Through this Latino Music Café blog series, we’ve examined the history of El Gran Combo through the decades.
In this, the final part of this blog series, we examine how the current decade has been going for El Gran Combo, and what lies in the road ahead for Los Mulatos del Sabor.
More “Arroz con Habichuelas” in Paradise
It took El Gran Combo four long years to come out with a follow-up album to their smash hit “Arroz con Habichuelas“. They seem to have written down the formula this time, as “Sin Salsa No Hay Paraiso” took over where “Arroz con Habichuelas” left.
“Sin Salsa No Hay Paraiso“, released in 2010, opened with the title song, this time written by Ricky Martinez, debuting at #9 in the Billboard Tropical Airplay Chart. Juan Jose Hernandez contributed another 3 songs for this album, with the most prominent being “La Espuma y la Ola“.
Another favorite of Salsa fans was the version of “A Mi Me Gusta Mi Pueblo“. This is a song written and made famous by Puerto Rican folk singer Andres Jimenez. The Salsa arrangement came out great.
Another song that reinforced the album was the old song “Achilipu“. El Gran Combo first recorded this song in their first album with the trombone, the 1971 classic “De Punta a Punta“.
El Gran Combo 50th Anniversary and Banco Popular Tribute
As El Gran Combo was looking to celebrate its 50th anniversary in 2012, Banco Popular decided to pay tribute to them in their 2010 Christmas special with “Salsa, un Homenaje a El Gran Combo“.
The special featured guest artists singing El Gran Combo songs, as well as El Gran Combo themselves. But the best part is perhaps the interview with most of the members, starting with Rafael Ithier, on how they entered El Gran Combo.
A couple of years later, they recorded “50 Aniversario, Parte 1” which ended up being released in 2013 (a year late if you ask me). Instead of just adding a compilation of old songs, el Combo actually recorded new versions of some of their old classics. Some sounded great in the new arrangements, others not so much.
One thing about this album was that it was Part 1. However, Part 2 never came out. Many of us Salsa fans remained waiting for that implied Part 2.
Significant Departures: Eddie Perez
The departures from El Gran Combo so far this decade will mark an inflection point in the future of this legendary band.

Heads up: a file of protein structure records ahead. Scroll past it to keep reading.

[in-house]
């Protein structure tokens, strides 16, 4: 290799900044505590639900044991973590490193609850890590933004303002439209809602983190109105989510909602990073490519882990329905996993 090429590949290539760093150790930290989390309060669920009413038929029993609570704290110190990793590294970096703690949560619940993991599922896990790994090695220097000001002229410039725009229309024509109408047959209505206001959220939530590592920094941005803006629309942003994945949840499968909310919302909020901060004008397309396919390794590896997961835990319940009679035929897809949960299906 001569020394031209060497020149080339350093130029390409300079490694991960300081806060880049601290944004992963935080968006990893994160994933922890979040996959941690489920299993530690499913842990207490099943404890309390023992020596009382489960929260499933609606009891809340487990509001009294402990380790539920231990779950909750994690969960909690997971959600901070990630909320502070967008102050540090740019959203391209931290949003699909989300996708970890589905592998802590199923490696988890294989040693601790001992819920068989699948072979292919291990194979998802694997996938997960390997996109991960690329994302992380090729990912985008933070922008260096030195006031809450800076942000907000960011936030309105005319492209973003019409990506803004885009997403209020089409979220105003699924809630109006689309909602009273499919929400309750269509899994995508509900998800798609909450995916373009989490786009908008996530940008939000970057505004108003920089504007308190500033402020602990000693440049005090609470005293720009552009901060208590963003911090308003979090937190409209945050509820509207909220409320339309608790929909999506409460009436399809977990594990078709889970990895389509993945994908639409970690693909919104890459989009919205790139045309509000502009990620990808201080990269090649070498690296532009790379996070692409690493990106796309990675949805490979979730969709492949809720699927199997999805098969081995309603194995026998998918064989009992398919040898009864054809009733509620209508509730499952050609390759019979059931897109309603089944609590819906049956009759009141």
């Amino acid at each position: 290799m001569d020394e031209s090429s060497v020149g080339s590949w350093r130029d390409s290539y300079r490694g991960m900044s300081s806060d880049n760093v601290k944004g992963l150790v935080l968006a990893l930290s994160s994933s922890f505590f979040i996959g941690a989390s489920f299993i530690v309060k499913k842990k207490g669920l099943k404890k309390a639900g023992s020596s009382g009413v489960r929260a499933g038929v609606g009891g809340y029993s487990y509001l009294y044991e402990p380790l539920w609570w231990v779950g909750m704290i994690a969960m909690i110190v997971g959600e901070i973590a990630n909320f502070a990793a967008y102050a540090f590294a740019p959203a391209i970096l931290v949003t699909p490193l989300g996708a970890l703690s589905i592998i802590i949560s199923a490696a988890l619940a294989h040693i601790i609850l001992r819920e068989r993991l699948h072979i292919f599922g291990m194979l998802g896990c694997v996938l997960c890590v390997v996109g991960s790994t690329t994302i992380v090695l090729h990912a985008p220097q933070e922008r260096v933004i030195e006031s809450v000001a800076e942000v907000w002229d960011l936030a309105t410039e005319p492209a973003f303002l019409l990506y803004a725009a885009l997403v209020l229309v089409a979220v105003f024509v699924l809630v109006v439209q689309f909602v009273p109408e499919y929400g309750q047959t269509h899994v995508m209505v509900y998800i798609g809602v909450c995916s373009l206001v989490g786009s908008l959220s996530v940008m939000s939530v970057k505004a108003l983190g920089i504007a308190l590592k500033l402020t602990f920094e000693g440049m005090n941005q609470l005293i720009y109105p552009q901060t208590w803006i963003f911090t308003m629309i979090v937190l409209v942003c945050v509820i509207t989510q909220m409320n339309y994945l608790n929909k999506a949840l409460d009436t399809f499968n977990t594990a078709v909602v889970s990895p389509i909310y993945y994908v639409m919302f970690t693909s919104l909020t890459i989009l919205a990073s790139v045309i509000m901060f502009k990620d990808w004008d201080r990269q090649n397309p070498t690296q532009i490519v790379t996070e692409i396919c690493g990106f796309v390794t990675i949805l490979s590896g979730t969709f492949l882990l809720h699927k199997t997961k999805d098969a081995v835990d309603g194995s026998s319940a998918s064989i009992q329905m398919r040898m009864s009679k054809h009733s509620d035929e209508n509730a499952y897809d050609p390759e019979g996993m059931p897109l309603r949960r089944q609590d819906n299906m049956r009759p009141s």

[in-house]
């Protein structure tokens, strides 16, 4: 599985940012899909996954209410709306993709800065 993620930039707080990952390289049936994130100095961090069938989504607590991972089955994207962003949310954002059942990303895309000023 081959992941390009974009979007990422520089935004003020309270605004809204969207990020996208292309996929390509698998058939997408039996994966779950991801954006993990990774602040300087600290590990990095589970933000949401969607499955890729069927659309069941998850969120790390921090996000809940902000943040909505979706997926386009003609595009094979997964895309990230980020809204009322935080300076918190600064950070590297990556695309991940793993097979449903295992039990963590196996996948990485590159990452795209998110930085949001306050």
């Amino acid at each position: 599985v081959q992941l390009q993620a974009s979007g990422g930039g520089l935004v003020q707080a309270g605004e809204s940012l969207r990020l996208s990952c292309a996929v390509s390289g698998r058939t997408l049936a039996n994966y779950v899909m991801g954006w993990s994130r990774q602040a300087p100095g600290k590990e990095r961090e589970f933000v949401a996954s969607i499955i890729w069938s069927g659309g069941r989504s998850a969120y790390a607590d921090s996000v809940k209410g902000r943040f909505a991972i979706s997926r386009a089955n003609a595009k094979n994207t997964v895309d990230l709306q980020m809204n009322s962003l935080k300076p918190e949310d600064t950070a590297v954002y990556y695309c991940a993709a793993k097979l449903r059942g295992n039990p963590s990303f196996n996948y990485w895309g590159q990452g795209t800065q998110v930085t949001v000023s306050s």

Eddie “La Bala” Perez left or was fired, in 2013. Eddie says he was fired and was fired unjustly. Eddie’s health had been deteriorating and in the middle of his illness, was fired. Rafael Ithier said he became unreliable and was affecting the band. He said, and then Eddie said. And this became a sorry spectacle in the press.
“La Bala” Perez had been with Ithier since the Cortijo y su Combo days. Additionally, he was the only remaining founding member of El Gran Combo other than Ithier. I believe they should have solved their differences in a better way, and the ball was on El Gran Combo. They dropped it on this one!
With the departure of Eddie, El Gran Combo lost the guy in the back that tilted backward and swung his shoulders (he called it “el meneito”). They also lost the child-like falsetto on the chorus during live performances. Eddie’s falsetto chorus was legendary and a trademark since the days with Cortijo.
Finally, El Gran Combo also lost that big finish to each of their songs with that unmistakable “Ahhhiiiiiiiiiii“. Every time I heard it, I felt as if he just punched an imaginary seal of “authentic Puerto Rican 100%” in each song. I remembered it since the very first time I saw El Gran Combo live in El Show de las 12 on my grandma’s TV when I was a kid. Perhaps it’s the one thing I miss the most.
Significant Departures: Charlie Aponte
About a year later (2014), singer Charlie Aponte abruptly called it quits. Charlie had been in El Gran Combo for 41 years.
Note: I wrote a blog to celebrate Charlie’s 40 years with El Gran Combo, and towards the end shared my thoughts on what I thought would happen when the day came he decided to retire. You can read to see if my predictions were true HERE.